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review added: 4/3/00



Love and Death on Long Island
1996 (2000) - Universal

review by Dan Kelly of The Digital Bits

Enhanced for 16x9 TVs

Love and Death on Long Island Film Rating: B+

Disc Ratings (Video/Audio/Extras): B+/B/D

Specs and Features

94 mins, PG-13, letterboxed widescreen (1.85:1), 16x9 enhanced, single-sided, single-layered, Amaray keep case packaging, theatrical trailer, film-themed menu screens, scene access (18 chapters), languages: English (DD 2.0 Surround), Closed Captioned


Giles De'Ath (John Hurt) is a reticent and esteemed British novelist, seen by some as an erstwhile fogey. He leads a quiet life, choosing to avoid or ignore most of the modern day, non-literary conveniences. He owns neither a VCR nor a television set and he is fine with this... until he decides to attend a film for the first time in a very long while. While viewing what he at first believes to be an E.M. Forster film, he soon realizes that he is in the wrong theatre. Instead of Eternal Moment, he has stumbled into the newest film by American heartthrob Ronnie Bostock - Hotpants College II. Try to imagine a Porky's movie wrapped up in a social message. These are the kinds of movies Ronnie Bostock makes.

This is the beginning of the end for Giles' literary seclusion, and in almost an instant, his life is changed. His new found fixation on all things Bostock is as funny as it is heartbreaking. He approaches teen magazine scrap books, fan club information, and video rentals with the same trepidation that any scared teen would feel sneaking out of a book store with a nudie magazine. Eventually, his obsession leads him to Long Island, where Ronnie lives with his girlfriend. It is there that Giles decides he is going to do what he can for Ronnie. He is going to help him become the actor he so desperately wants to be.

The real joy in this movie is the subtle and winning performance of John Hurt. The easy route would have been the "go for broke" approach - to bring the role completely over the top and ham it up. Instead, Hurt brings a level of sophistication to the role that ordinarily would have been left out of it. By playing Ronnie, Jason Priestly stretches his screen image past television teen-magnet... well, almost. Sure, he's playing himself (sort of), playing Ronnie Bostock. Which, in effect, is just about the same character he does on Beverly Hills 90210, but he's doing it in a different kind of movie. The way Ronnie feels about playing these stock teen roles could very well be how most of the brat-pack crowd feels about these exact roles. He knows his talent, or what he's allowed to show of it, which is very limiting, and he wants to play the parts that will win him big paychecks and respect from the acting community.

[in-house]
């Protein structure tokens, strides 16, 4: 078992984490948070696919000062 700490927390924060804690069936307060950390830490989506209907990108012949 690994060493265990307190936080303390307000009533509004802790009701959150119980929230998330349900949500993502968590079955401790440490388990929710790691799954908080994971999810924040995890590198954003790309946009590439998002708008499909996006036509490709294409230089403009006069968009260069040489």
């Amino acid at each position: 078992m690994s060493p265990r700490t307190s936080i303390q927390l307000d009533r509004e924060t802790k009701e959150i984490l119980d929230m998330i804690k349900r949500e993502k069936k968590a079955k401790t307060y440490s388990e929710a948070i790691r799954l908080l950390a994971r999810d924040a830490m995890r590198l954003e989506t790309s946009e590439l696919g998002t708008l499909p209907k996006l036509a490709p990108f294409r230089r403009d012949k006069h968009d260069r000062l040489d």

This is a movie about adolescent obsession for an entirely different, more grown-up audience, with adult humor that teen audiences may not be distant enough from to completely understand. Obsession is crushing, but it can be very humorous when you step outside of yourself and examine it from a different point of view. Watching this movie, I was reminded of the crushes I had when I was a teenager, and I'm sure most people that see this movie will remember them too and realize how awfully embarrassing it would be to re-live them as an adult.

Universal chose to release Love and Death on Long Island as a very basic disc. The film is presented in its original aspect ratio of 1.85:1, with a nice anamorphic treatment. This picture looks nice, though I did notice some edge enhancement and occasional color bleed. A mildly quiet and non-invasive Dolby Surround track is included. The movie is pretty high on dialogue and low on the sound effects end of things, so there is little use of the surround speakers. But dialogue is always clear and very easy to understand without having to adjust the volume level.

The extras are where Universal drops the ball. There's a trailer and a chapter list, though anyone worth their weight in salt wouldn't consider a chapter list a special feature. A commentary by the director or any of the actors would have been welcome, as would anamorphic enhancement of the film's theatrical trailer.

Universal has always been a big supporter of DVD and special editions, so it's a little easier to cut them some slack when they release a bare-bones disc. As DVD fans anywhere can attest, it's all too easy to become accustomed to grand collector's editions and forget about the days when VHS was the only realistic and attainable option for home viewing of movies. If you're looking for extras, you may just want to rent this disc, but it's worth the price of purchase if you enjoyed the movie.

Dan Kelly
dankelly@thedigitalbits.com




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